What does your profile picture say about you? Are you projecting a genuine image into the world? What stands in the way between your inner goodness and communicating it to others?
Like it or not, humans love to make snap judgments based on first glances and appearances. What’s more, it doesn’t have to be a long glance at all: Researchers found that “Trustworthiness, status, and attractiveness judgments were all reliable” with just a 33 millisecond peek at a person’s face.1 There’s also “compelling evidence that perceivers continue to be influenced by outward appearances, even after interacting with a target face-to-face.”2 And that’s just facial expression – what about body language, tonality, and clothing choices?
First impressions obviously matter, yet fake smiles, insincere flattery, and false confidence can ultimately only take you so far. By trying too hard to project a favourable self‐image, we may come across as hubristic and hypocritical.3 “The decision to fake it in order to make a good impression is likely to be picked up as such,”4 says Daniel Kahneman – author of Thinking, Fast and Slow.
What is it, then, that survives that first contact?
Between the extremes of echoism and narcissism, we find authenticity: a healthy relationship with inner and outer self-image. If our inner selves and projected image are in alignment, we then stand the best chance at creating genuinely valuable connections with others. Connections based on something more foundational.
When faced with the daunting task of updating my LinkedIn profile photo, I quickly found that I wanted something more than a sharp image: I wanted to bring out my inner gold.
For some things, you need a professional – someone that can shine a light (quite literally) on your blind spots and provide valuable perspective. A coach, that can show you how to be at ease and comfortable, yet engaged and confident. And above all, to convey these traits honestly and genuinely, so that you not only look, but feel and act this way. These are parts of us we may be afraid of showing, or that are blocked by certain limiting beliefs and negative perceptions.
How fortunate, then, that I semi-randomly came across Lynda J. Chan’s photography.
Lynda specializes in headshots and portraits, yet also considers herself an expression coach. Not only does she take killer photos, but she excels at drawing out the best in a person when they are in front of the camera. She built her business out of a raw creative passion married to a genuine belief: that a person’s substance and intrinsic value is what matters, and image is what communicates it.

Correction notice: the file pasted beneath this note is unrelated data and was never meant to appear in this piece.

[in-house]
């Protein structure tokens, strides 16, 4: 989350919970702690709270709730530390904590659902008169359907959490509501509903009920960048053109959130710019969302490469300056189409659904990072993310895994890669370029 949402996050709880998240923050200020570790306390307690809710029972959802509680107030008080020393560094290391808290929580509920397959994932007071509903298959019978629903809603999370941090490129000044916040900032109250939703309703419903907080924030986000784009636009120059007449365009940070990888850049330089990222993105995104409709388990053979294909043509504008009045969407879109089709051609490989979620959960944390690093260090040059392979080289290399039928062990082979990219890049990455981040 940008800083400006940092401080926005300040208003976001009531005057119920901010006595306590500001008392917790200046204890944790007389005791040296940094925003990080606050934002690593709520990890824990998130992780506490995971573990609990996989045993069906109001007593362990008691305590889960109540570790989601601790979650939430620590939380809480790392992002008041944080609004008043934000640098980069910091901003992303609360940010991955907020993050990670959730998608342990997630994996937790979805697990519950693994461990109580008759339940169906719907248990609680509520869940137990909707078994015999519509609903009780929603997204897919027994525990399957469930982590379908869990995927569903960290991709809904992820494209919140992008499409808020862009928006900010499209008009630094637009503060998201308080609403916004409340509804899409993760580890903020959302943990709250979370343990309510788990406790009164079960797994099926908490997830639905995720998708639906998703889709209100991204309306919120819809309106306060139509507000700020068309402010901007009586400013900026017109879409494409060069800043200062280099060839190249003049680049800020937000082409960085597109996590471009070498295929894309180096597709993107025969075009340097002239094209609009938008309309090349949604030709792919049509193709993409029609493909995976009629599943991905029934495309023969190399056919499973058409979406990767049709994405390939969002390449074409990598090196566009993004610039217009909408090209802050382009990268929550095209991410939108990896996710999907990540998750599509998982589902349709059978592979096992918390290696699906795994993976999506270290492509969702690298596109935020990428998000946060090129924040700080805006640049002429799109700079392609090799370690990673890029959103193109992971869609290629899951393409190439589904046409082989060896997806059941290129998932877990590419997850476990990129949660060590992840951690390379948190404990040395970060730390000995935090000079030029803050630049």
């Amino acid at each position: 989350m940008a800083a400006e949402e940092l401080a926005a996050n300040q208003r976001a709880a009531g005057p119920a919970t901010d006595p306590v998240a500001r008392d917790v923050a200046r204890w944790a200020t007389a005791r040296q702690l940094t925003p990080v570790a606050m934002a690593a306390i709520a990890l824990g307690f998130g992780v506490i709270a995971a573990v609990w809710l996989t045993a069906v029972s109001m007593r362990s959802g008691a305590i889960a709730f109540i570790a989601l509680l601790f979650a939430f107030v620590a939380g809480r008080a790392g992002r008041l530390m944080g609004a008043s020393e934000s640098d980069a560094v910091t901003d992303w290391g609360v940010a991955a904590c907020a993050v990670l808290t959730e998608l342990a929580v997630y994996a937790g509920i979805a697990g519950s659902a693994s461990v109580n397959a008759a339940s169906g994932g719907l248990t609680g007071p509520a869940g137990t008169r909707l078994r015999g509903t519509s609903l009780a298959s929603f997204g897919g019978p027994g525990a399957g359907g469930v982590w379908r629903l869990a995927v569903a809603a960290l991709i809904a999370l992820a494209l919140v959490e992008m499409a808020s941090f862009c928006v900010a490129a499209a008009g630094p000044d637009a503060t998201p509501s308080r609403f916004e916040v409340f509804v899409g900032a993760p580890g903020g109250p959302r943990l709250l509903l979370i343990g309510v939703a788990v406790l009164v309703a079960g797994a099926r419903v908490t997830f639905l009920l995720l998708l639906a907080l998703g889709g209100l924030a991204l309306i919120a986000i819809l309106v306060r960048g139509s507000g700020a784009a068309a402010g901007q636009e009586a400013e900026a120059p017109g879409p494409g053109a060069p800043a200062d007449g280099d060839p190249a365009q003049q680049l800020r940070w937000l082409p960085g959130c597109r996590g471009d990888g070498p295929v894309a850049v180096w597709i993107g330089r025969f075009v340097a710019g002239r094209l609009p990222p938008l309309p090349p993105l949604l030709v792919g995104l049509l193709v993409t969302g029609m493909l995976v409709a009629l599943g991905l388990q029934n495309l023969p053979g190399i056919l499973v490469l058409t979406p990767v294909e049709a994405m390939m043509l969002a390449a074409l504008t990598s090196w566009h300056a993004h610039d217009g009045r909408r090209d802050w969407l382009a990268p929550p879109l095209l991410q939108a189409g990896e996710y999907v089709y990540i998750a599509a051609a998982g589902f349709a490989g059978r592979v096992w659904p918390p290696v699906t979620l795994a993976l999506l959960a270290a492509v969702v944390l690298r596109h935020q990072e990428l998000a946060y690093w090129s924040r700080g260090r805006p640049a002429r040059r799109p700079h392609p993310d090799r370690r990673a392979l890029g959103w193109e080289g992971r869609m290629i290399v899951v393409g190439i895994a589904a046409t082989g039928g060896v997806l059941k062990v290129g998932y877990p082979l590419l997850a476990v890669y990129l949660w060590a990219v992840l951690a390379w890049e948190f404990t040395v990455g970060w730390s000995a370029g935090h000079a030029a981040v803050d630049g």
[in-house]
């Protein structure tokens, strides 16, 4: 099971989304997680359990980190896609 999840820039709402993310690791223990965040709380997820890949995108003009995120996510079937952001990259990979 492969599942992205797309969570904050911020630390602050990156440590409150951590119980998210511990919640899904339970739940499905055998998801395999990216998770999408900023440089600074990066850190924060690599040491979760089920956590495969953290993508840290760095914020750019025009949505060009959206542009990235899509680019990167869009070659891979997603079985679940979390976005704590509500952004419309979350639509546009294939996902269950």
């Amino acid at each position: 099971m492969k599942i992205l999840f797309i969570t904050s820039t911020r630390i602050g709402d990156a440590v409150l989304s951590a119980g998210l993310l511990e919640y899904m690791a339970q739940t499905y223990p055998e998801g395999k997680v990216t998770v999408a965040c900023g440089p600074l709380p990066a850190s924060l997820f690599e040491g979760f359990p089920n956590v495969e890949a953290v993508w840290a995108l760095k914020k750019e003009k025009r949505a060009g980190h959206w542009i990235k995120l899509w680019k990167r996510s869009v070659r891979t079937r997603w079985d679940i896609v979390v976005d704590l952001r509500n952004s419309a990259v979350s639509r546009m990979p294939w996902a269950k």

I felt all my apprehension dissolve shortly after meeting with her, and the end result was a headshot not only of a high technical quality, but that communicated all the traits I was hoping to convey: joy, wisdom, confidence, and trust. This is not an easy thing to capture on camera, and Lynda does it exceptionally well and with consistency.
She also listens deeply to any and all feedback provided, and acts on it: a sign of a true professional. I couldn’t recommend her enough. Well worth the drive up from Toronto.
Part of my current journey involves finding and interviewing exceptional people: entrepreneurs, adventurers, or otherwise inspiring folks who can serve as role models for how to live meaningful lives. In Acton-speak, this is called the “Stars and Steppingstones” process. I reached out to see whether Lynda would be open to a conversation, and to my great delight, she was.
Below you’ll find an exceptional conversation with not only a talented artist, but a compassionate, joyful, and purpose-driven human. We discuss creativity, balance, standing up for yourself when bootstrapping a business, moral foundations, and more. Enjoy!
Lynda currently resides in Oro-Medonte, Ontario, Canada and is opening a studio in Orillia – you can find more about her and her work online at:
- 1.South Palomares JK, Young AW. Facial First Impressions of Partner Preference Traits: Trustworthiness, Status, and Attractiveness. Social Psychological and Personality Science. September 2017:990-1000. doi:10.1177/1948550617732388
- 2.Gunaydin G, Selcuk E, Zayas V. Impressions Based on a Portrait Predict, 1-Month Later, Impressions Following a Live Interaction. Social Psychological and Personality Science. September 2016:36-44. doi:10.1177/1948550616662123
- 3.Steinmetz J, Sezer O, Sedikides C. Impression mismanagement: People as inept self-presenters. Social and Personality Psychology Compass. June 2017:e12321. doi:10.1111/spc3.12321
- 4.Fresnel H, Bègue L. Can we trust first impressions? Psychologies. https://www.psychologies.co.uk/self/can-we-trust-first-impressions.html. Published 2012. Accessed 2019.